Summary: Caribbean’s highest court agrees to hear challenge to discriminatory immigration laws

9th May 2014: The Caribbean Court of Justice has allowed the case of Maurice Tomlinson v. The State of Belize and Trinidad and Tobago to proceed to trial. The case challenges the immigration laws of Belize and Trinidad, which are the only two countries in the Western Hemisphere to prohibit the entry of LGBT people and other ‘prohibited classes’, including people with disabilities.

The claimant, Mr Tomlinson, is an openly gay Jamaican attorney who regularly works with marginalised groups across the Caribbean in his capacity as SRT grantee AIDS-Free World’s Legal Advisor. AIDS-Free World initiated the case against Belize and Trinidad because the laws of both countries make it impossible for Mr Tomlinson to work with vulnerable groups or attend regional meetings without knowingly breaking the law. The claim was first initiated with the Jamaican government, which refused to act on its own citizen’s behalf. It was next taken to the Caribbean Court of Justice, which has jurisdiction over all the members of the Caribbean Community (CARICOM).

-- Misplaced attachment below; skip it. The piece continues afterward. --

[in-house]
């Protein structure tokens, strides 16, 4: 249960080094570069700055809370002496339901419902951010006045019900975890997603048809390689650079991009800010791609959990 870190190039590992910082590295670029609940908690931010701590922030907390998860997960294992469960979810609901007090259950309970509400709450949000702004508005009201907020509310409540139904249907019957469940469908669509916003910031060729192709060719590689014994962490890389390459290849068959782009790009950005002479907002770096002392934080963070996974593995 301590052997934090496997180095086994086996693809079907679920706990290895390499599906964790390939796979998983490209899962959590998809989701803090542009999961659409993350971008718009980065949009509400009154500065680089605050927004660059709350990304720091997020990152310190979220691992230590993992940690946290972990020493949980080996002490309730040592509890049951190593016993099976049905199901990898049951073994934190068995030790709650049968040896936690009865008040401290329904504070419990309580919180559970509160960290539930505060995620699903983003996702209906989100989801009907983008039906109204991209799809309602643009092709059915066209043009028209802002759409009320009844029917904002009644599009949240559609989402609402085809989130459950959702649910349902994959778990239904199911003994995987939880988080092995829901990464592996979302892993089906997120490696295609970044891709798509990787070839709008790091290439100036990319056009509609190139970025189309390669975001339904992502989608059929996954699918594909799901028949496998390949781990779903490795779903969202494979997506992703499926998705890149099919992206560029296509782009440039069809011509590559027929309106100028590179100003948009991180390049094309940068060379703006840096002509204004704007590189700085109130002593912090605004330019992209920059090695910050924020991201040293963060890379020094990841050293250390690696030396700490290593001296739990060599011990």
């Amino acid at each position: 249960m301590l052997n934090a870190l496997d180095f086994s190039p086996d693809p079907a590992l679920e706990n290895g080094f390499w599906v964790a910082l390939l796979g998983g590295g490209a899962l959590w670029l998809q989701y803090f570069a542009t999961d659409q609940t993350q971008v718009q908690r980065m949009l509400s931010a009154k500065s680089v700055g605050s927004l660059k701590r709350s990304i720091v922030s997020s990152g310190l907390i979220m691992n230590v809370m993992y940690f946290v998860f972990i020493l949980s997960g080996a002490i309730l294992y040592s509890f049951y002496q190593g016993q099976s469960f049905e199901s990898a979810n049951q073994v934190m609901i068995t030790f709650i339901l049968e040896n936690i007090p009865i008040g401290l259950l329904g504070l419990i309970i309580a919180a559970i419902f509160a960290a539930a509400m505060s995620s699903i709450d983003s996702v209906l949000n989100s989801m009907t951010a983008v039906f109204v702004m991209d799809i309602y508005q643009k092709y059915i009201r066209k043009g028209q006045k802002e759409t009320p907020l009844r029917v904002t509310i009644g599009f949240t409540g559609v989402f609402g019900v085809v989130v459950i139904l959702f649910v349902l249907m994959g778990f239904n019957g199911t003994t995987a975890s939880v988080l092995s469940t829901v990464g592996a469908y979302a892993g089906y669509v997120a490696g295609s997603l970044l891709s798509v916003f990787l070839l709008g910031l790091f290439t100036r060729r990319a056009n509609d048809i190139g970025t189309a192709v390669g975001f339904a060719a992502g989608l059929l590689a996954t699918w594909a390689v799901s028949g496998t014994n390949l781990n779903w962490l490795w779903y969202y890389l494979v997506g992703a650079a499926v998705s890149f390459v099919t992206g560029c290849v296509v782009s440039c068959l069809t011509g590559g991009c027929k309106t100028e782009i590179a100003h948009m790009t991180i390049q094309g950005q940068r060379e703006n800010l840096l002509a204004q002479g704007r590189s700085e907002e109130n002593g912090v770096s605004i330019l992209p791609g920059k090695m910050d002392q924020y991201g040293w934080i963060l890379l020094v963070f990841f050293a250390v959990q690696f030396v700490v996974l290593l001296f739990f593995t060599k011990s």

In its judgment, the Court acknowledged that there was a strong case to be made that the mere existence of these laws are evidence of prejudice. They also argued that the case raises important questions around the relationship between the domestic laws of individual countries and the treaty obligations they hold as members of the Caribbean Community. Decisions of Caribbean Court of Justice are binding across CARICOM countries.

UNAIDS has its regional headquarters in Trinidad. This case originally came to light because AIDS-Free World and other HIV and LGBTI activists would be unable to attend UNAIDS meetings without breaking the law. AIDS-Free World are therefore calling for UNAIDS to relocate until the country’s discriminatory immigration law is changed.

Full statement from AIDS-Free World:

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